We are all faced with difficult decisions, every day.  I’ve just shared one of mine.  Peanut, along with Laurie-dog, Edgar and Piper, before him, will remain in my heart and in the heart of my family forever.  As one of our pet-family, he brought 15 years of joy and fun into our lives.  Thank you to McKenzie Towne Animal Clinic, under the Horizon Veterinary Group.

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A Cat Story

This week was a tough one, for a whole lot of reasons…but this is one that I can write about.  We adopted Peanut from the Calgary Humane Society when he had been there for weeks and was scheduled to be put down, along with his sister who was sleeping in a corner of their shared cage.  Ironically, I was drawn to an old tabby (looked much as Peanut looks now) who was curled up in his small kennel space, quite peaceful…a tabby that had found his way into this situation when his forever-mother had passed away.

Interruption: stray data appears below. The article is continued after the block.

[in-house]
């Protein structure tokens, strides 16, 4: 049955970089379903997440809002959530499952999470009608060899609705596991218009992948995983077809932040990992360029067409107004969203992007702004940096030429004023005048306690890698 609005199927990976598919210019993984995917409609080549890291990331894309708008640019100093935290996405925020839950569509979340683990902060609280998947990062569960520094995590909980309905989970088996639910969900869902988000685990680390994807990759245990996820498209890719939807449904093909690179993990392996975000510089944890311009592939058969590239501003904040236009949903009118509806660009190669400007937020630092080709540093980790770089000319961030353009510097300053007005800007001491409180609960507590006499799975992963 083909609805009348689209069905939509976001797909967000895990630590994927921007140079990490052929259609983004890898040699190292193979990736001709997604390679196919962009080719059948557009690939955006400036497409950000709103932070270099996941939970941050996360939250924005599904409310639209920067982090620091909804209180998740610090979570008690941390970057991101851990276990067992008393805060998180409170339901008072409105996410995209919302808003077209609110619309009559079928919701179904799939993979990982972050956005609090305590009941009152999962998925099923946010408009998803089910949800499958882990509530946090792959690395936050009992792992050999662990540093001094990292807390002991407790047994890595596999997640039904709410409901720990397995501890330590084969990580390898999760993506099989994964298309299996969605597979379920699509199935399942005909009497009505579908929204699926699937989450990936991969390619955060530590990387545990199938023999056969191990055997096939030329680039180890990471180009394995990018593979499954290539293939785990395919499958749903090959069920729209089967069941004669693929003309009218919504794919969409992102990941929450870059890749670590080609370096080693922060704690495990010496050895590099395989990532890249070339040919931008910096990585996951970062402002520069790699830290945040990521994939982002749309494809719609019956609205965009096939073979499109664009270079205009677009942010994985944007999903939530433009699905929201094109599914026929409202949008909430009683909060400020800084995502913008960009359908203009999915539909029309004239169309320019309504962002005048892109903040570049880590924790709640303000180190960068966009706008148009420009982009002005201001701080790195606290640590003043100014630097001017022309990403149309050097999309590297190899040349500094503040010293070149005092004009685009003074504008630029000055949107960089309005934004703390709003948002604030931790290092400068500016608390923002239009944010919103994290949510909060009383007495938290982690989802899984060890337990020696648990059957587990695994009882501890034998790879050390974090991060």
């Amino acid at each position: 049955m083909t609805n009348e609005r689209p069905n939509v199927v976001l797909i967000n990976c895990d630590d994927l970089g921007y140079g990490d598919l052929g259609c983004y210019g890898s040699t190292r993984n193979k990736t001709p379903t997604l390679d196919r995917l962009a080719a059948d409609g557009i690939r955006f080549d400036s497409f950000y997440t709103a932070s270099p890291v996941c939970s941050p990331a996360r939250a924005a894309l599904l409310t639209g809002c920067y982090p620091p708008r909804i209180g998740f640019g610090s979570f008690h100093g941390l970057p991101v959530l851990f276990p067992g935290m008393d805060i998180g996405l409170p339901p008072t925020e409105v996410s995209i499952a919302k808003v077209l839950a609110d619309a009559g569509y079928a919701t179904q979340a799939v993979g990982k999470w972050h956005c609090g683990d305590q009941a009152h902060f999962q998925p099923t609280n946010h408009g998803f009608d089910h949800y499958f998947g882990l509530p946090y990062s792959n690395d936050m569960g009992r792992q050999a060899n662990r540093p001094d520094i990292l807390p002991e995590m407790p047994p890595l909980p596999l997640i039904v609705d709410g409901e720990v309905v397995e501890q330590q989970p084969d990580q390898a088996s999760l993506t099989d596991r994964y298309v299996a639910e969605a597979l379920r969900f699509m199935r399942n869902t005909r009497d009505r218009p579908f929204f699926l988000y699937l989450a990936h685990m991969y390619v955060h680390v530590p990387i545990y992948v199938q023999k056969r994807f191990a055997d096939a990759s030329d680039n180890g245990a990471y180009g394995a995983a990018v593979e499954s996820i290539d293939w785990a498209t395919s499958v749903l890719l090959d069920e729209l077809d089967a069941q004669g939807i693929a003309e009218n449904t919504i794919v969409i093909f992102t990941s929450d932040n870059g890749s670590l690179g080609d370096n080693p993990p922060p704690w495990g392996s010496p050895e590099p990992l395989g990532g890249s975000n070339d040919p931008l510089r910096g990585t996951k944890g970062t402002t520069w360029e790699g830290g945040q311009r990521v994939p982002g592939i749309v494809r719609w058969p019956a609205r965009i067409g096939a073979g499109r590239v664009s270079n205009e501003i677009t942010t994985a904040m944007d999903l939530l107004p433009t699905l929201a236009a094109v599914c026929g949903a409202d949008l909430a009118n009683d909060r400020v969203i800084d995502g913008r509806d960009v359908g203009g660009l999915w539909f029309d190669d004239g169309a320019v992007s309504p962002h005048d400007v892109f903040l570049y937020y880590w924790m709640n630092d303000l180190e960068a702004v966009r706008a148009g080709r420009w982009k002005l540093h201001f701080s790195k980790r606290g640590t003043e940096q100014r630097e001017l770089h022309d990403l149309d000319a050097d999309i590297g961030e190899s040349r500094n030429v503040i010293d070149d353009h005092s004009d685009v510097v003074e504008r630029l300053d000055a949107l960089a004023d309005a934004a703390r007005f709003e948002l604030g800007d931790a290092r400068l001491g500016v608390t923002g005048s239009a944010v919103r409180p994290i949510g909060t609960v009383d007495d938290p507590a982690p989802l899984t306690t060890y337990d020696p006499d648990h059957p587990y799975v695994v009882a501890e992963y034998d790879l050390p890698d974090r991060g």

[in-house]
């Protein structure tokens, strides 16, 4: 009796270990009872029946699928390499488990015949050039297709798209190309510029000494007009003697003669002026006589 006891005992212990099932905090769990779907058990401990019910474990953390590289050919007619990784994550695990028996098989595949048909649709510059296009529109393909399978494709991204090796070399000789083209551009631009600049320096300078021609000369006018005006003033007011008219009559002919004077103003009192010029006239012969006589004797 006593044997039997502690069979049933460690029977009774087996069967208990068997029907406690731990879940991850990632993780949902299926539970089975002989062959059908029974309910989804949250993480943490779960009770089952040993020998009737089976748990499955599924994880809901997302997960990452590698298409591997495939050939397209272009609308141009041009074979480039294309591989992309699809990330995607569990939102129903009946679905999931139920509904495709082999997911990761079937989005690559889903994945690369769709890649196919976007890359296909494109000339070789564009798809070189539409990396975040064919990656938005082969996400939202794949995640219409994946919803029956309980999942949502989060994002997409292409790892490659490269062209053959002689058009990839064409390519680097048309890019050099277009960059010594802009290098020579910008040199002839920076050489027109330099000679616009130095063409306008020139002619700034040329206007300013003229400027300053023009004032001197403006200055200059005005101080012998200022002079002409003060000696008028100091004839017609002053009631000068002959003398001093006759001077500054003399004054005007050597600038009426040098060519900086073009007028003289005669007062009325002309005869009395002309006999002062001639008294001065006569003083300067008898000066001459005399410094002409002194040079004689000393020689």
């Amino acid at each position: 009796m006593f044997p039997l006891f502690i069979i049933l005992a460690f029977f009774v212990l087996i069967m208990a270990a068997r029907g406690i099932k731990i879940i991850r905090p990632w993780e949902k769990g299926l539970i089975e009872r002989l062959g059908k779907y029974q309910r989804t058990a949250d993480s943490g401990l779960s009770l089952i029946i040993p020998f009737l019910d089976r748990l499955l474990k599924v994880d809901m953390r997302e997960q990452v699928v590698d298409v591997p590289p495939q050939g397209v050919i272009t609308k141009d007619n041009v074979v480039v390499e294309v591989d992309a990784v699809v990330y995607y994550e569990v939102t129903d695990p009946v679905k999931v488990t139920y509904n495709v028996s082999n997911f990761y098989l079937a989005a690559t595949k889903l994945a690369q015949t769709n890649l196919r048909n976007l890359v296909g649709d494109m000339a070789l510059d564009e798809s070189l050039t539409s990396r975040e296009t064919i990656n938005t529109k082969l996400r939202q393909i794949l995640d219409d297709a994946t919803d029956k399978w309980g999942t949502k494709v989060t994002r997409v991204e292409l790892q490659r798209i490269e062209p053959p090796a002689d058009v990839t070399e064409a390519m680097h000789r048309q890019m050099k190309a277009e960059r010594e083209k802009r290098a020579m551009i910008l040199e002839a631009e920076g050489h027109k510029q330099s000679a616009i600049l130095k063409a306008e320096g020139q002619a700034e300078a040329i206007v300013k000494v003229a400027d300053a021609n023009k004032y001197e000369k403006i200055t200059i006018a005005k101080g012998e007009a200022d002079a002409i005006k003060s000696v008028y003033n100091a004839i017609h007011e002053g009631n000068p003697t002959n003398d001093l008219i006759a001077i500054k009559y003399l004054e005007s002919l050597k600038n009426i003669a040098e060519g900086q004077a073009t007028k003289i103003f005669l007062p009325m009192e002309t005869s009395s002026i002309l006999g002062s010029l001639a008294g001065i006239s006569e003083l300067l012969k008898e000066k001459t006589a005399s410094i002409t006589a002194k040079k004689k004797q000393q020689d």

My daughter had other ideas. That day we met Peanut, a seven week old tabby who was literally climbing the walls of his cage and crying out to my daughter, Cayley…”PICK ME! PICK ME!”  I walked Cayley over to the older boy and said, “Look!  We need to save this beautiful boy!”  Her head was cranked over her shoulder and obviously making eye contact with this crying baby, literally dangling from the cage by his claws.  He had chosen her.

There was no way that I was leaving the building, without him.  That’s what happens when you visit a place that harbours lost and forgotten pets; your heart strings require a decision of you.  And so, you leave with your arms filled with love, a forever-love.